Because estate planning involves questions about life, death, health, and families, it is often intrinsically intertwined with questions of faith. For many in Missouri, Kansas and Oklahoma who want to create an estate plan, it is essential that the plan align with their spiritual and religious beliefs. But how can you do this? How do you and your attorney create a plan with which you are comfortable from a faith perspective?
To give you a better idea on how people create estate plans that fulfill their spiritual, ethical, religious, or moral values, let’s look at the estate planning process.
Advice and Options
When people first seek the advice of an estate planning lawyer, it’s often their first time talking to an attorney. Many people don’t know what to expect and certainly don’t know what the estate planning process will require of them.
When you talk to your estate planning attorney, it’s his or her job to provide you with personalized advice. You will sit down, discuss your current situation, your goals for the future, and every other issue you feel is important. Your attorney needs to know this information to help you craft a personalized estate plan.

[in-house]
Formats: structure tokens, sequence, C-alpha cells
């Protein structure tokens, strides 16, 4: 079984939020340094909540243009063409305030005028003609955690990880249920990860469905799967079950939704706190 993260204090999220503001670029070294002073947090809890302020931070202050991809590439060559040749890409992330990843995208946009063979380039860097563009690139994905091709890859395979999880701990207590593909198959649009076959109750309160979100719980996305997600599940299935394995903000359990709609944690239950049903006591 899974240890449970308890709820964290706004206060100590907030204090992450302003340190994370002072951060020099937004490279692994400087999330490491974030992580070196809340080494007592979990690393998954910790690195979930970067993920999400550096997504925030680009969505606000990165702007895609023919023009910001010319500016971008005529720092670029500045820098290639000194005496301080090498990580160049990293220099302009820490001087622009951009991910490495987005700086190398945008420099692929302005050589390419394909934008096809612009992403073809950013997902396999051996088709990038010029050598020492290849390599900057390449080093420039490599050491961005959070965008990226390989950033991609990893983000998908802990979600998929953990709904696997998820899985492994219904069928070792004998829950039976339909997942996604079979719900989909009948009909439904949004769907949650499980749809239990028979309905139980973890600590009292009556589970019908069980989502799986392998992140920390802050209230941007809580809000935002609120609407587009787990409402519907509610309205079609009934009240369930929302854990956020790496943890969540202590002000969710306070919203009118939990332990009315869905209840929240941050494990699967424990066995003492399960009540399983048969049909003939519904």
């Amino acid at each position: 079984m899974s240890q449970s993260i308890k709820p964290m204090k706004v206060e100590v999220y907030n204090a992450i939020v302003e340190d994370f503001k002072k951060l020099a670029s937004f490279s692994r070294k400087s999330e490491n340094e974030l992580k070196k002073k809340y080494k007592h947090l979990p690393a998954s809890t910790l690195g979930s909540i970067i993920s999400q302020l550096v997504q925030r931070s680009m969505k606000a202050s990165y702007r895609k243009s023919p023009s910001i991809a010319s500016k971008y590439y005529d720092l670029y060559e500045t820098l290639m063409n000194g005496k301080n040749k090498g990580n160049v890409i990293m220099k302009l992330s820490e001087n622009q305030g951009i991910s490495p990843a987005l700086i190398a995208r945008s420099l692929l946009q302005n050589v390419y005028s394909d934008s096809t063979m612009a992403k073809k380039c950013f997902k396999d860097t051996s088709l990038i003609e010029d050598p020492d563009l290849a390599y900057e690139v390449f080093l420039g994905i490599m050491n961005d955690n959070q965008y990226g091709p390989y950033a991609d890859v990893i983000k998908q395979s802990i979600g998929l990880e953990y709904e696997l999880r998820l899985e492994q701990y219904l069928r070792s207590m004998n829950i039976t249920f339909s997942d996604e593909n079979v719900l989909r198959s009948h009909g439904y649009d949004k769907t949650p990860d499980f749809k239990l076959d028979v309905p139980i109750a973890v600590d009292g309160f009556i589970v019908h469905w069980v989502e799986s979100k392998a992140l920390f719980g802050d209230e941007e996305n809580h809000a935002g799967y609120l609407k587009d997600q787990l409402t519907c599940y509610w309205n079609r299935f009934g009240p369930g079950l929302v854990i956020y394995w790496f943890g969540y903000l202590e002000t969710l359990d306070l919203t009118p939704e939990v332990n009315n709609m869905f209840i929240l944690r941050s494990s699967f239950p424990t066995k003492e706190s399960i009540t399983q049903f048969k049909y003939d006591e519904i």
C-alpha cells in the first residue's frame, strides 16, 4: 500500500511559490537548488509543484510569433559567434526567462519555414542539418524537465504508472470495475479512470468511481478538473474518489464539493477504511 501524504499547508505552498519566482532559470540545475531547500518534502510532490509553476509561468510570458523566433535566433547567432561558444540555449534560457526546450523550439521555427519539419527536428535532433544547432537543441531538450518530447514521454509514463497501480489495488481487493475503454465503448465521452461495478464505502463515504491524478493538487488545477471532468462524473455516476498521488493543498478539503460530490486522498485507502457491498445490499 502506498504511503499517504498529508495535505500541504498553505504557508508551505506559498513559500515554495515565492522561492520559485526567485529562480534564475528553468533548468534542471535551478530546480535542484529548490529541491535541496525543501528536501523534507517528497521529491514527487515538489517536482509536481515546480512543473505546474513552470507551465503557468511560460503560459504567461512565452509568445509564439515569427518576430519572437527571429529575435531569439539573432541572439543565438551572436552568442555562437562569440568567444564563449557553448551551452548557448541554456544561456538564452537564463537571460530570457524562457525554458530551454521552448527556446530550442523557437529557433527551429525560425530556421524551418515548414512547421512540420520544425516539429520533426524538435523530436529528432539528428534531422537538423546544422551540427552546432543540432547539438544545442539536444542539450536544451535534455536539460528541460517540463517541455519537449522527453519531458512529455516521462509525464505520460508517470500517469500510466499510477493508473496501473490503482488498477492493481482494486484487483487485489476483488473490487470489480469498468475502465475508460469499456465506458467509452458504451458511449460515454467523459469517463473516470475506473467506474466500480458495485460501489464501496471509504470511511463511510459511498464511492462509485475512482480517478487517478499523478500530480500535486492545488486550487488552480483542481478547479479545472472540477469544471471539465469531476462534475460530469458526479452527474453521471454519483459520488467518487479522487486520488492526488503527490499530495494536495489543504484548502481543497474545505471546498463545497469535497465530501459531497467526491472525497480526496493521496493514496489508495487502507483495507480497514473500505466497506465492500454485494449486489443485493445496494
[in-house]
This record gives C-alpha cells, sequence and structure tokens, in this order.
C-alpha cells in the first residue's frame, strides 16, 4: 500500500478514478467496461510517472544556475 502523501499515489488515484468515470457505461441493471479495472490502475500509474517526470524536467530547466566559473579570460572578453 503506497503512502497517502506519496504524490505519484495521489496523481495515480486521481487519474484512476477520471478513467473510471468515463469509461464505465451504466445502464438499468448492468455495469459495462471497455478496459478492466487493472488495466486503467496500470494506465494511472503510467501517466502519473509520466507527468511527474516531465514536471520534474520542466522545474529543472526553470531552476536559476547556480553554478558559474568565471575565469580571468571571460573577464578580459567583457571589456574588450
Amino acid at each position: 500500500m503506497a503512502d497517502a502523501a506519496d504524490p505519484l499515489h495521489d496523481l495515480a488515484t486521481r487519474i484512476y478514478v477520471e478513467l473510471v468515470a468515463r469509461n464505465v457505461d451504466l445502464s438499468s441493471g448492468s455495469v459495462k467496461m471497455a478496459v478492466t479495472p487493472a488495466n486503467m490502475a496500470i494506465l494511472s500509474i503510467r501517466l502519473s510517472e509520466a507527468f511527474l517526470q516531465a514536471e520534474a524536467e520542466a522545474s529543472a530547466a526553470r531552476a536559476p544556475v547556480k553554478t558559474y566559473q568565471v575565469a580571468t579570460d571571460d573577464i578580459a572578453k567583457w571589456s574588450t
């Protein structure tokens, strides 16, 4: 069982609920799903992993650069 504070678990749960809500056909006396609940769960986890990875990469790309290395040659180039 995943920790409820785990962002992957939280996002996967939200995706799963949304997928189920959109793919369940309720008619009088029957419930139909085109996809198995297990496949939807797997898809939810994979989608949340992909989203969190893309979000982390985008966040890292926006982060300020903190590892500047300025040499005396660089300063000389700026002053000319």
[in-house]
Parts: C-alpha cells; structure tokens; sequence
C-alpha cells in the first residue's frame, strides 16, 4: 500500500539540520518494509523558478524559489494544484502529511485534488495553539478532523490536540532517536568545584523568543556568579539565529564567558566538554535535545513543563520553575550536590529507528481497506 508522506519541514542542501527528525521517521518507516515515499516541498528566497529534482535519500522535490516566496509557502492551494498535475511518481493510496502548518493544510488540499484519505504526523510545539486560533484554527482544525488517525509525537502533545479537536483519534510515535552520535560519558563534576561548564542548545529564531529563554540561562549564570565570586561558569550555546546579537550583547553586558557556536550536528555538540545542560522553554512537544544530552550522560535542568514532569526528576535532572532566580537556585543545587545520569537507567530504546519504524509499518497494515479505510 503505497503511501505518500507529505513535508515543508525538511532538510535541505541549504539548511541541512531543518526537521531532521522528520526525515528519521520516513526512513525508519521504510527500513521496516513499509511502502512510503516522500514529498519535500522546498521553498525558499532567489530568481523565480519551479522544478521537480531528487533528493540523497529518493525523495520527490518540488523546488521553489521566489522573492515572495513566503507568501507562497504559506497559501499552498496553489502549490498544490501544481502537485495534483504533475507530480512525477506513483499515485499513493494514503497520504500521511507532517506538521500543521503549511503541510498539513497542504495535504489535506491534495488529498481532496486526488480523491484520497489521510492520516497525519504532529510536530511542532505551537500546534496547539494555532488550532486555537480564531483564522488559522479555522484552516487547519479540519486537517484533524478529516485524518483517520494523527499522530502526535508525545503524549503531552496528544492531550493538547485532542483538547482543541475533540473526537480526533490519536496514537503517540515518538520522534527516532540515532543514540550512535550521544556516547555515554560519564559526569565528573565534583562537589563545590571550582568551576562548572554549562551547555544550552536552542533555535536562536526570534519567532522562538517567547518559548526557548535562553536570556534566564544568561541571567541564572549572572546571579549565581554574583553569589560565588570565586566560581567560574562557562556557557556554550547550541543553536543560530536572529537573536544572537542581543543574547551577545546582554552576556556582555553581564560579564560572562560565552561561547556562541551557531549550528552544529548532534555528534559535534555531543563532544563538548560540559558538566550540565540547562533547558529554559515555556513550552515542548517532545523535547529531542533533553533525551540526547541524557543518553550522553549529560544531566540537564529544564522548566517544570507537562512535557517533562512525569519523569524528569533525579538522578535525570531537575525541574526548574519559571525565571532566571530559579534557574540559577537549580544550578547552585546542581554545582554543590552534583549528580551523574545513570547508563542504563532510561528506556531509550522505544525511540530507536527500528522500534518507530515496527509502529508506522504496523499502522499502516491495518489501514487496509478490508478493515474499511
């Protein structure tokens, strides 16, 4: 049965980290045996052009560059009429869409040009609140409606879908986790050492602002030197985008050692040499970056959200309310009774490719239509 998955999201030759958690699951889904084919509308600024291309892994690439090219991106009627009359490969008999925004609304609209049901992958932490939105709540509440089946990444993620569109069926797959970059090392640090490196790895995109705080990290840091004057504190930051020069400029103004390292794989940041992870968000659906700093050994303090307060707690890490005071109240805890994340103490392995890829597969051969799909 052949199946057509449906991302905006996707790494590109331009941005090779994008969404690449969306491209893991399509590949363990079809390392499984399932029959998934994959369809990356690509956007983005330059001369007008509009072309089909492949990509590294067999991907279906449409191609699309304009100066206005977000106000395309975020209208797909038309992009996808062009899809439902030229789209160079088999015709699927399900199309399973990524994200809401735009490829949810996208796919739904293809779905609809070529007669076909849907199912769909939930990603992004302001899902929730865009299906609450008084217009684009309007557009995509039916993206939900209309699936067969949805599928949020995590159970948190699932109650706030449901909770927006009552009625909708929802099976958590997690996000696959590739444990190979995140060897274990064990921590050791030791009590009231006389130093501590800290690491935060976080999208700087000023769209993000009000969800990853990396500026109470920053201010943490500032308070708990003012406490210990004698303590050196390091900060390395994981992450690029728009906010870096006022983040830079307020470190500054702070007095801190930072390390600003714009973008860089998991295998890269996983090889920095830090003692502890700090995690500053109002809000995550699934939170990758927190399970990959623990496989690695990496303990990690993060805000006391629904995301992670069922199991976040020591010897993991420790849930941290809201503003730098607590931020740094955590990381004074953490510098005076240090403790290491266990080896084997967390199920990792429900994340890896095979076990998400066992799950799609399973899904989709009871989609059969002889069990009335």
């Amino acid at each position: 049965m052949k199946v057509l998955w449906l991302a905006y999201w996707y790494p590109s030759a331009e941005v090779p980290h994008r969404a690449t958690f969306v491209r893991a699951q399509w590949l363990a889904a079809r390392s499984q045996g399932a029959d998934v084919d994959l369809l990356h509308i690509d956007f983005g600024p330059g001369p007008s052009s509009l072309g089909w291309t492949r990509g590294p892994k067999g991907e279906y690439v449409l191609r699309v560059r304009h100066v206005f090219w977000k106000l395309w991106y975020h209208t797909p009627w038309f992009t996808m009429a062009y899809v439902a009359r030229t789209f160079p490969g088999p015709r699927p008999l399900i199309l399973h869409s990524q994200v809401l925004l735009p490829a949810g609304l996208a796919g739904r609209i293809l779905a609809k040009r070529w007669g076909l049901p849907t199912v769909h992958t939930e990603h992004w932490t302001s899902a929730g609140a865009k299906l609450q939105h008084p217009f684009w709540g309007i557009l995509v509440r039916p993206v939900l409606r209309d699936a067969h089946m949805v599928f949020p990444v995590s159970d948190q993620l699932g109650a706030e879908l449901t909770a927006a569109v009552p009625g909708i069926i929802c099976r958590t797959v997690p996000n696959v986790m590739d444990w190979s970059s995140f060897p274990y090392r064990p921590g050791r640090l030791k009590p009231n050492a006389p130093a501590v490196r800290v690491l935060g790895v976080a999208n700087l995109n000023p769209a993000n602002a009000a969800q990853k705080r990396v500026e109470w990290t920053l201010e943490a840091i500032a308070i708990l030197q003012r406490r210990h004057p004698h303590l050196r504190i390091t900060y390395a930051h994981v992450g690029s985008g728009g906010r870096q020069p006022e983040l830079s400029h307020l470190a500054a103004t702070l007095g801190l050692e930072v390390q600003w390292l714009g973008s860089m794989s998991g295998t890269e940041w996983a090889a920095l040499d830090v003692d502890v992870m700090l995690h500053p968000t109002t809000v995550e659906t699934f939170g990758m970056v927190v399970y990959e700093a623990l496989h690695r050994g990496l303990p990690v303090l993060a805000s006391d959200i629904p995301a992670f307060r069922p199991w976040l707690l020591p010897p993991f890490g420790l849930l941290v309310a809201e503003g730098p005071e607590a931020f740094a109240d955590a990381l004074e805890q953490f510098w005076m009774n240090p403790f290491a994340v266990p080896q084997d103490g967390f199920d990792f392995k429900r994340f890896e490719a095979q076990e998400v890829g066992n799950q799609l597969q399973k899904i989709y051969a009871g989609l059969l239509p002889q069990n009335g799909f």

It is not your lawyer’s job to tell you what to do. Your lawyer will advise you on options, give you advice about what he or she believes is in your best interest, and leave the final decisions up to you. It is your job to make the important choices about the kind of estate plan you want.
When you create an estate plan, you decide what is important to you. Do you want to create a plan that passes inheritances not only to your children or grandchildren, but also to your church or religious organization? Do you want to create a plan that protects the values you hold dear? Are there decisions you want your representatives to make that align with your faith, values, or ethical beliefs? Are there decisions that might violate your beliefs that you want your representatives to know about?
These questions can be very personal and require a lot of thought and preparation. As you think about them and consider your legacy, speak to whomever you want about these issues. Talk to your family, friends, religious advisors, medical experts, and anyone else you believe can help you make the right choices. Once you make your decision, you have done your job. Then it’s your attorney’s job to make sure your choices are honored and protected.
To learn more, please download our free personal representatives in Arkansas here.
Latest posts by Larry Parman, Attorney at Law (see all)
- Clarity is Key to Planning & How Tom Petty Could’ve Done It Better - July 18, 2019
- Why Crowdfunding May Cost You Medicaid Eligibility - July 16, 2019
- Beneficiary Designations, etc., Aren’t a True Substitute for a Trust - July 11, 2019